23 Article 50 section I of the 1824 Constitution recognized exclusive rights for authors with respect to their works and nothing was said about inventors; on the other hand the Constitutional Laws of 1836 and 1857 referred only to inventor’s rights and those of authors were intended to be extensively interpreted. Arsenio Farell Cubillas, El Sistema Mexicano de Derechos de Autor, Editor Ignacio Vado, México 1966, p.13.
24 Promulgated on February 5, 1917.
25 Although patents and copyrights were actually exclusive rights recognized by the Constitution and granted to authors and inventors, the framers of this Fundamental Law decided to use the old expression “privileges”, valid at the time when European Crowns controlled press activity and granted special authorizations for the reproduction of works. In opposition to this “privileges” theory, part of Mexican doctrine follows Gustav Radbruch’s ideas about “social rights”. This view extrapolates Radbruch’s philosophy from labor and agrarian law to copyright, stating that this latter branch of law is devoted to equalizing the rights of authors and publishers, whose negotiating capacities are economically unequal. Supra note 23, at 55.
26 Article 28 of the 1917 Constitution. Although not mentioned in this Constitutional provision, the exclusive rights of authors and inventors are limited by their respective laws depending on the characteristics of the rights therein. Thus, copyright limitations are found in the principles of originality, ideal expression and fair use, among others and patent limitations in the principles of novelty, inventive activity (roughly equivalent to non- obviousness in the U.S.) and industrial application.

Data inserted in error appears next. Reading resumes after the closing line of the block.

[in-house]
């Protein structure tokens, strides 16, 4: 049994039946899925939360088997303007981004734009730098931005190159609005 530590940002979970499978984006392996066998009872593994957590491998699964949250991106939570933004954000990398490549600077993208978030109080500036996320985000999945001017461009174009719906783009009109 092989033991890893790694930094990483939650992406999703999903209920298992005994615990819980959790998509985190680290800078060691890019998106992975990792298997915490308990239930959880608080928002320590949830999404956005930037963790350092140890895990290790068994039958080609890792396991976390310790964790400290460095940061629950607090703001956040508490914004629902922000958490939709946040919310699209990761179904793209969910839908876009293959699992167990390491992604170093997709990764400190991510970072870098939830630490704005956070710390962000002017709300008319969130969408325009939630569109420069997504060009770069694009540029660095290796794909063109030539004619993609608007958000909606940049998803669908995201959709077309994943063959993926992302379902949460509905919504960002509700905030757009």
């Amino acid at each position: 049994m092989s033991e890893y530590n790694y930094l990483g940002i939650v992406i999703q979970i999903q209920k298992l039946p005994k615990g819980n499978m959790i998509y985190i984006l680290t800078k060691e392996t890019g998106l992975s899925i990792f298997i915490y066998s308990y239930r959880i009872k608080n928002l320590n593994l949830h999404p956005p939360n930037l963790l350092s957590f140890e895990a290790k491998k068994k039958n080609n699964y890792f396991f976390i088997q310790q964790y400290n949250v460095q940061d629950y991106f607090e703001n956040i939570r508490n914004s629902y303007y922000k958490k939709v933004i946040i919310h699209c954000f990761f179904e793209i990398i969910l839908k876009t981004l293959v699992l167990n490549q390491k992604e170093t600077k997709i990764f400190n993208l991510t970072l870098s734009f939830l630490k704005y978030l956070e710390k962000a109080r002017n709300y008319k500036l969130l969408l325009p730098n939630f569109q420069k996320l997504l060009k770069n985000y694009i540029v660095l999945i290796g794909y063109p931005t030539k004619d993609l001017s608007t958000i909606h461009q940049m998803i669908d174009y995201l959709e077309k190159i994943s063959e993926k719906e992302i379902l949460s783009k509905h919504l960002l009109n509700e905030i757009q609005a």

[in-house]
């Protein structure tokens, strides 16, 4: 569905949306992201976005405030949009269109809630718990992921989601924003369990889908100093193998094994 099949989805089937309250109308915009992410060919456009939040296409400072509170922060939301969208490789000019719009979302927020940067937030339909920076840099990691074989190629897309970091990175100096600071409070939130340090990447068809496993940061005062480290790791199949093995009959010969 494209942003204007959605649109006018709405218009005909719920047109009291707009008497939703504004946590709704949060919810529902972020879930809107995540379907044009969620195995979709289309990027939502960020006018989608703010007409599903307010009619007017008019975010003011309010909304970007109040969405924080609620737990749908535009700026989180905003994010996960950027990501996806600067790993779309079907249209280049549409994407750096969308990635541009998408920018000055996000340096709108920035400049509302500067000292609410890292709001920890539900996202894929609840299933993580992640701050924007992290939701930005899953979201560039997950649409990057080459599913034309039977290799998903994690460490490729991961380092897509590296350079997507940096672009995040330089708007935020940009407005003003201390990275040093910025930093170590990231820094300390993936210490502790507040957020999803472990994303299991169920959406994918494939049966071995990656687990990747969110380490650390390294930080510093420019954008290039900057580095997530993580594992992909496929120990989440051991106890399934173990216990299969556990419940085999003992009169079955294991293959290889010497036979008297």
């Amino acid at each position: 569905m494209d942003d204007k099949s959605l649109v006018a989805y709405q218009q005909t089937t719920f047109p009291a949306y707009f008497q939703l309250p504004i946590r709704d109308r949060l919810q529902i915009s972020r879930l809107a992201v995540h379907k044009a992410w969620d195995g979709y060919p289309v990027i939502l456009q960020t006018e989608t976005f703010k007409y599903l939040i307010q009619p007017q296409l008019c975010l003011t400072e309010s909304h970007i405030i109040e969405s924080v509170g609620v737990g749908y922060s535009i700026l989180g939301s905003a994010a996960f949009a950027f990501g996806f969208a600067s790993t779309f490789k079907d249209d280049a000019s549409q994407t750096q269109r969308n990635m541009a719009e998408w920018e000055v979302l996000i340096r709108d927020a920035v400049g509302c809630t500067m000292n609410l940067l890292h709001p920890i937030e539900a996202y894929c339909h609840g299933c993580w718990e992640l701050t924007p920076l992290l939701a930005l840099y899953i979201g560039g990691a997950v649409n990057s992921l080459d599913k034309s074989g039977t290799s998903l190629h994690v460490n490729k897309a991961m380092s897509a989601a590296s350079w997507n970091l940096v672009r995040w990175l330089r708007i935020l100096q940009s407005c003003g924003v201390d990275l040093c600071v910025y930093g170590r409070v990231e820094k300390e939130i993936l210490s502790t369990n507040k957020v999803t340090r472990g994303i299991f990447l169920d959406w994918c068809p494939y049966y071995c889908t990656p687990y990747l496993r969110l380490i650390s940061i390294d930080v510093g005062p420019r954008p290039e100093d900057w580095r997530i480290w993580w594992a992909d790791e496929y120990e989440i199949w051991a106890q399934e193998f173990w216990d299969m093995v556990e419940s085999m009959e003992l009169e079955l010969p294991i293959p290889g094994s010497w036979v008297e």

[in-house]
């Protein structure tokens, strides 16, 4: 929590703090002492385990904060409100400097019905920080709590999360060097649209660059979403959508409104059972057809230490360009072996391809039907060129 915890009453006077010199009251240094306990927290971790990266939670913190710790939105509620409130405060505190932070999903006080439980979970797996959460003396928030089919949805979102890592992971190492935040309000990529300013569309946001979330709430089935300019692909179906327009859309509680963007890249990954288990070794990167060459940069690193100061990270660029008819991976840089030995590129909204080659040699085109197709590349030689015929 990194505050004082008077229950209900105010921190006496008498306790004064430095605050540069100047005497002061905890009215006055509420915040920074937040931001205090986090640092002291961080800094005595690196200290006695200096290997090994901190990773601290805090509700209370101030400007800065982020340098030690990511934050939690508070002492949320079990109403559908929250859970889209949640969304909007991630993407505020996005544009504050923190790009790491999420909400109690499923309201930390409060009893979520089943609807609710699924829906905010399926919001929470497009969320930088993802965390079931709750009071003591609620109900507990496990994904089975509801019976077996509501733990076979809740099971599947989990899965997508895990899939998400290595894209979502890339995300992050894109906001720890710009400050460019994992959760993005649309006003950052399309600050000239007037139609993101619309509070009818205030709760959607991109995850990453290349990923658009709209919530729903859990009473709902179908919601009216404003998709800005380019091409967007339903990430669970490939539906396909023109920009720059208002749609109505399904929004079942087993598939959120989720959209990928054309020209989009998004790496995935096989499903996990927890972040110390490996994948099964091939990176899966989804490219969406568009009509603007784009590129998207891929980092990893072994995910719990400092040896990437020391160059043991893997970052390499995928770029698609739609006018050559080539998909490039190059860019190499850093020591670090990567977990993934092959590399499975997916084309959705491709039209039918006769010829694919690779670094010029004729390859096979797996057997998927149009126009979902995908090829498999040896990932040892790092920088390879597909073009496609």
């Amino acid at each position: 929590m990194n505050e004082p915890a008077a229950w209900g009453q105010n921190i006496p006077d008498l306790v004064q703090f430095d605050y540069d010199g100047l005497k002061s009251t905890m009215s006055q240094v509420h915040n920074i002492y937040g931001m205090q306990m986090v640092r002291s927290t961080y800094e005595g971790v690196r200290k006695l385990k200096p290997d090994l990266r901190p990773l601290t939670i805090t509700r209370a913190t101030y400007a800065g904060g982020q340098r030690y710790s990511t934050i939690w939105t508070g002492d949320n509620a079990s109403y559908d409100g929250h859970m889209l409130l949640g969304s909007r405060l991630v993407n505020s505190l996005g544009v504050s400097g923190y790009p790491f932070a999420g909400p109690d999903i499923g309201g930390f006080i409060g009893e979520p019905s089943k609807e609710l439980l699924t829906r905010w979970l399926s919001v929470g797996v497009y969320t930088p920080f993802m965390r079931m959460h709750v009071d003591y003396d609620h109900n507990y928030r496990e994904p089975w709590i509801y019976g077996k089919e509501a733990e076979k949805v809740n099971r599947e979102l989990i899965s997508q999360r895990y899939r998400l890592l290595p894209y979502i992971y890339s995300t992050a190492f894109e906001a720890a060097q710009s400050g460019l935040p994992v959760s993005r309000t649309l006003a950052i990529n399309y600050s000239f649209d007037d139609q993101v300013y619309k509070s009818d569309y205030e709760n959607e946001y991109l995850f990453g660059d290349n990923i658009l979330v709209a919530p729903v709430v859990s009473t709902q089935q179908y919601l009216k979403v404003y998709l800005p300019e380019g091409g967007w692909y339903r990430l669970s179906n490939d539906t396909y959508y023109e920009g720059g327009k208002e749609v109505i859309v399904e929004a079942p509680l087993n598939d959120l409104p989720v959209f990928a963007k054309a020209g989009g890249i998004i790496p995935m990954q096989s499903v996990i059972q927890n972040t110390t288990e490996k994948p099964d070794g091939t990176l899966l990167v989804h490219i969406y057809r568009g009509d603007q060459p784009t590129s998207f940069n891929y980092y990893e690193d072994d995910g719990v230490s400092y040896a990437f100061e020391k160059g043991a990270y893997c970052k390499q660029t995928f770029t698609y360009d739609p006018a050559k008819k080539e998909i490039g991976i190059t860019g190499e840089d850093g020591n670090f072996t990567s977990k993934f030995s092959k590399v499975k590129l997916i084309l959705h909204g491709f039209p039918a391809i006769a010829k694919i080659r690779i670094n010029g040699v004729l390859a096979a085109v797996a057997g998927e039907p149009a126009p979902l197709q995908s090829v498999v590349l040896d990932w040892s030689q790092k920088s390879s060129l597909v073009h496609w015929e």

27 Ignacio Burgoa, Las Garantías Individuales, Editorial Porrúa, 18th edition, México 1984, p.409. This Mexican Constitutional professor explains that the exception to what he calls “free concurrence” recognized by Constitution with regard to authors’ and inventors’ exclusive rights, represents an imposition on third parties to fully respect the rights of inventors and authors. The justification of article 28 “privileges” relies much on the aims of copyright and patent law themselves, that is, achieving progress of culture and technology through the protection of works and inventions. Cubillas, supra note 23, at 55.
28 Apparently published on December 3, 1846. It contained 18 provisions and recognized literary property rights related to the publication of a work, duration of life plus thirty years and conferred equal rights to Mexicans and foreigners. Falsification was elevated to a crime consisting of the publication, copying and performance of works without the author’s authorization.
29 This code was influenced by the Spanish and French codes. It equated copyright as a property identical to that of tangible goods and considered it perpetual, with the exception of dramatic works. Rafael Rojina Villegas, Derecho Civil, Bienes, Derechos Reales, Posesión, at 289.
30 This code followed the one of 1870 respecting copyrights, adding to it some penalty provisions for the copying and performance of works.
31 Published on August 31, 1928 and effective to date. Different from previous civil codes in that it did not relate copyright to property; rather, it consisted of distinct rights with special characteristics – temporal privileges to use and exploit works.